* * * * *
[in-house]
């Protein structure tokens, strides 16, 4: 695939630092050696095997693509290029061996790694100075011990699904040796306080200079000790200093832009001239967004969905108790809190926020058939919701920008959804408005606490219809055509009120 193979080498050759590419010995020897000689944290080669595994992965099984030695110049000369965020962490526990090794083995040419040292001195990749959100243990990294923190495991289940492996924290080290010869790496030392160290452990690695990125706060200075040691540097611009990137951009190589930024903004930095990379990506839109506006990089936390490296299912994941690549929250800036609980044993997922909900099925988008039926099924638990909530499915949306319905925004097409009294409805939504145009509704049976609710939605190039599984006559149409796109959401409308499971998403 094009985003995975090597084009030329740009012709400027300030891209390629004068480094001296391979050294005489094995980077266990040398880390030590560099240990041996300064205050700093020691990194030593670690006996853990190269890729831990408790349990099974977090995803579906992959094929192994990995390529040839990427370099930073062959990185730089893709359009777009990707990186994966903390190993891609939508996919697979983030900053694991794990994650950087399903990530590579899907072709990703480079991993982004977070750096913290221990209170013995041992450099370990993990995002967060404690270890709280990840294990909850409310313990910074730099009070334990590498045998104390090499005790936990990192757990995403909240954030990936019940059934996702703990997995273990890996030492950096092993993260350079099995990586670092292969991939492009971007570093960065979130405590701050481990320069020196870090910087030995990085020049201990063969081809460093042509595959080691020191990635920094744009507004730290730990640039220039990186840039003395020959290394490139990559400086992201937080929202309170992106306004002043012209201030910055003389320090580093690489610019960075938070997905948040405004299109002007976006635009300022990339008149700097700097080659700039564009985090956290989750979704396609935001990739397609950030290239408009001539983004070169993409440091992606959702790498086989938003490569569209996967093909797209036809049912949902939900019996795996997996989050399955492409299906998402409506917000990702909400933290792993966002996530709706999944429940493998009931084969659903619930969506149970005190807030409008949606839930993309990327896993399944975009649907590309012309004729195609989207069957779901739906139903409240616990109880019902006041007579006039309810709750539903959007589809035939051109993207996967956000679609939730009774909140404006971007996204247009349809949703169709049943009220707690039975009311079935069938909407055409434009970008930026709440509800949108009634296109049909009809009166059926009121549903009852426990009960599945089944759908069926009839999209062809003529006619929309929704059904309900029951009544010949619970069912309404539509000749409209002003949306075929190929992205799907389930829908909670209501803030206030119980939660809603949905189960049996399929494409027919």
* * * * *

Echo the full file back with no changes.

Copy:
[in-house]
């Protein structure tokens, strides 16, 4: 695939630092050696095997693509290029061996790694100075011990699904040796306080200079000790200093832009001239967004969905108790809190926020058939919701920008959804408005606490219809055509009120 193979080498050759590419010995020897000689944290080669595994992965099984030695110049000369965020962490526990090794083995040419040292001195990749959100243990990294923190495991289940492996924290080290010869790496030392160290452990690695990125706060200075040691540097611009990137951009190589930024903004930095990379990506839109506006990089936390490296299912994941690549929250800036609980044993997922909900099925988008039926099924638990909530499915949306319905925004097409009294409805939504145009509704049976609710939605190039599984006559149409796109959401409308499971998403 094009985003995975090597084009030329740009012709400027300030891209390629004068480094001296391979050294005489094995980077266990040398880390030590560099240990041996300064205050700093020691990194030593670690006996853990190269890729831990408790349990099974977090995803579906992959094929192994990995390529040839990427370099930073062959990185730089893709359009777009990707990186994966903390190993891609939508996919697979983030900053694991794990994650950087399903990530590579899907072709990703480079991993982004977070750096913290221990209170013995041992450099370990993990995002967060404690270890709280990840294990909850409310313990910074730099009070334990590498045998104390090499005790936990990192757990995403909240954030990936019940059934996702703990997995273990890996030492950096092993993260350079099995990586670092292969991939492009971007570093960065979130405590701050481990320069020196870090910087030995990085020049201990063969081809460093042509595959080691020191990635920094744009507004730290730990640039220039990186840039003395020959290394490139990559400086992201937080929202309170992106306004002043012209201030910055003389320090580093690489610019960075938070997905948040405004299109002007976006635009300022990339008149700097700097080659700039564009985090956290989750979704396609935001990739397609950030290239408009001539983004070169993409440091992606959702790498086989938003490569569209996967093909797209036809049912949902939900019996795996997996989050399955492409299906998402409506917000990702909400933290792993966002996530709706999944429940493998009931084969659903619930969506149970005190807030409008949606839930993309990327896993399944975009649907590309012309004729195609989207069957779901739906139903409240616990109880019902006041007579006039309810709750539903959007589809035939051109993207996967956000679609939730009774909140404006971007996204247009349809949703169709049943009220707690039975009311079935069938909407055409434009970008930026709440509800949108009634296109049909009809009166059926009121549903009852426990009960599945089944759908069926009839999209062809003529006619929309929704059904309900029951009544010949619970069912309404539509000749409209002003949306075929190929992205799907389930829908909670209501803030206030119980939660809603949905189960049996399929494409027919």